Pain Pointers: How to Tell Good Pain from Bad Pain
Physical discomfort is inevitable when you’re spending tons of hours in the studio every day, but some pain shouldn’t be suffered through. “Dancing through pain can make an injury worse and lead to more time away from dance,” says Dr. Joel Brenner, medical director of dance medicine at Children’s Hospital of The King’s Daughters in Norfolk, VA. “Failing to rest and recover when you’re in serious pain could even lead to the point where you’re unable to dance in the future.”
That may sound scary, but there’s good news: If you take precautions and listen to your body, many injuries can be stopped in their tracks. The first step? Knowing what’s normal—and what’s not.
Good Pain, Bad Pain
You likely already know that an acute injury (like a broken bone or torn muscle) causes persistent, sharp pain. You also know that mild soreness isn’t necessarily harmful—it’s a by-product of muscles getting stronger. But pay attention if soreness is getting worse or affecting how you’re dancing. According to Brenner, “Some common adolescent dance injuries, like stress fractures in the back, can present as persistent soreness that gets worse with dancing.”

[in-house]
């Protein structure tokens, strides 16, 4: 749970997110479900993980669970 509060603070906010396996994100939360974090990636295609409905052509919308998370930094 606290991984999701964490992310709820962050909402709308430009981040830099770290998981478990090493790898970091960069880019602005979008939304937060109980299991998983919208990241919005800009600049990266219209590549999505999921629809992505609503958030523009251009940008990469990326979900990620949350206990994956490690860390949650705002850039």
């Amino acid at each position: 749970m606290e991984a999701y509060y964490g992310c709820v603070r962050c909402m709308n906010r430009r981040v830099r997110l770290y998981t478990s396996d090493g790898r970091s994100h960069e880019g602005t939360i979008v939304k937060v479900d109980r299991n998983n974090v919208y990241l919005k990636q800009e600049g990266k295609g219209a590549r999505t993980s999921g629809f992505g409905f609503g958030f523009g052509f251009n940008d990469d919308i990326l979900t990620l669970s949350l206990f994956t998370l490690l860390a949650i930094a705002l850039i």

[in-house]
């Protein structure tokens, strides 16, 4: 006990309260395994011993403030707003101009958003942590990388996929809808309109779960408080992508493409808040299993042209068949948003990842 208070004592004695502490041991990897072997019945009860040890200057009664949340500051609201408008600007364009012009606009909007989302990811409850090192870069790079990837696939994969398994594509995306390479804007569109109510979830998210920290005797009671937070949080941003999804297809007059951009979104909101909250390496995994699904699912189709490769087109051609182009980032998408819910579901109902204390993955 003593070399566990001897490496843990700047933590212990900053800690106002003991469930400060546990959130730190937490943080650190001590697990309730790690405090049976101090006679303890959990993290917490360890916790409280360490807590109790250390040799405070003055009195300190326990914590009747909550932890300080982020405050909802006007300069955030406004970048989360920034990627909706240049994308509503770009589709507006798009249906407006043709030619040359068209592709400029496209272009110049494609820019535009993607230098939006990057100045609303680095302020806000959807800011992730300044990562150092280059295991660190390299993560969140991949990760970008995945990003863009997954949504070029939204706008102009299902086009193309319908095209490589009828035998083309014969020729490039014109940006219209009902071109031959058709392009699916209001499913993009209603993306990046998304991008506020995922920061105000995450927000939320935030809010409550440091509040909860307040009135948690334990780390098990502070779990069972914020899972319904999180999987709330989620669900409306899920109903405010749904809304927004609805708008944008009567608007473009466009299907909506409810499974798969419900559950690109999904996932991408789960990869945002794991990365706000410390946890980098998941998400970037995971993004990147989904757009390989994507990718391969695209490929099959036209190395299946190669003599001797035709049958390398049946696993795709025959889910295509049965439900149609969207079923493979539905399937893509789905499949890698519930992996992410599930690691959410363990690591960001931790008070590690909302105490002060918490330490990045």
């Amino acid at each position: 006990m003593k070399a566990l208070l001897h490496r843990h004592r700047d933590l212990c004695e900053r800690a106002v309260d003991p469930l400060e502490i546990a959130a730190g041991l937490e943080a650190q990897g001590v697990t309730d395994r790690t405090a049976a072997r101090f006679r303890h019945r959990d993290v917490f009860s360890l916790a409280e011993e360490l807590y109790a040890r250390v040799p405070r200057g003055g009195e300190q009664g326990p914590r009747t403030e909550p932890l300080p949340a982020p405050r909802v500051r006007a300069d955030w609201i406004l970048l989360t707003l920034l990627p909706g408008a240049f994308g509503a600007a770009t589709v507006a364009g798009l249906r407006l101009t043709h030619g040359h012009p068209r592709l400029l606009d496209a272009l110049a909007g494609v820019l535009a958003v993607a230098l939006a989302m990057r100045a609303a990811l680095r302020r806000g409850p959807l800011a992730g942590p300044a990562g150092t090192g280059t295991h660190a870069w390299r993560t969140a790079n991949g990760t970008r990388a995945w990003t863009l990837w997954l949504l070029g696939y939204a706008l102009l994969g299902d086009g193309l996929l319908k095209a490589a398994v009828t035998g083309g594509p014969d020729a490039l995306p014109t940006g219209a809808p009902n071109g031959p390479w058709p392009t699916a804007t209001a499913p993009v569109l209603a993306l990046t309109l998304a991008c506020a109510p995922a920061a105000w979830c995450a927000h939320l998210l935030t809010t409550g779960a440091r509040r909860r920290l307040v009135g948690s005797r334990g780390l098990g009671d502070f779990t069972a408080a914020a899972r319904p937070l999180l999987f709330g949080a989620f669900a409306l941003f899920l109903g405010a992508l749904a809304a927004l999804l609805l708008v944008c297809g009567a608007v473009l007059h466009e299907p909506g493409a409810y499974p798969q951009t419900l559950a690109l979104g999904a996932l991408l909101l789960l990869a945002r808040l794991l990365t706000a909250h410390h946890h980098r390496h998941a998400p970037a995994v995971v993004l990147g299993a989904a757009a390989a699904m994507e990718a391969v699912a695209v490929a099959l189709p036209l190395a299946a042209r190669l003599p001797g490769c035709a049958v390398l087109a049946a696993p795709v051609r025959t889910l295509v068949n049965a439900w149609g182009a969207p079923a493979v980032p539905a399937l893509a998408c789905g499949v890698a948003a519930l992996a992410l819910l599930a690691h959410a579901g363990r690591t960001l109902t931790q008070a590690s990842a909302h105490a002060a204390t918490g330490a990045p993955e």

Other sources of concern include swelling around the site of pain or feelings of instability in or around a joint. Basically, a good rule of thumb is that if any kind of pain has stuck around for five to seven days, it’s time to think about seeing your MD.
Preemption and Prevention
Want to avoid taking time off from dance to heal serious injuries? Spend time outside of the studio on a regular basis. “Make sure you aren’t always dancing seven days a week,” says Brenner. “The body and brain need to recover. Pain, injury, and burnout often go together.” Classic healthy habits—like cross-training with Pilates and yoga, eating well, getting plenty of sleep, and steering clear of harmful stuff like alcohol and cigarettes—will also help keep pain away.
It’s OK if you occasionally pop an ibuprofen after dancing or performing, but don’t overdo it. “There’s a reason your body’s having pain: It’s the sign of a problem,” Brenner says. Never take more than the recommended dosage, and remember that nonsteroidal anti-inflammatory drugs (NSAIDs) shouldn’t need to be part of your everyday routine.
A version of this story appeared in the October 2017 issue of
Dance Spirit with the title “Pain Pointers.”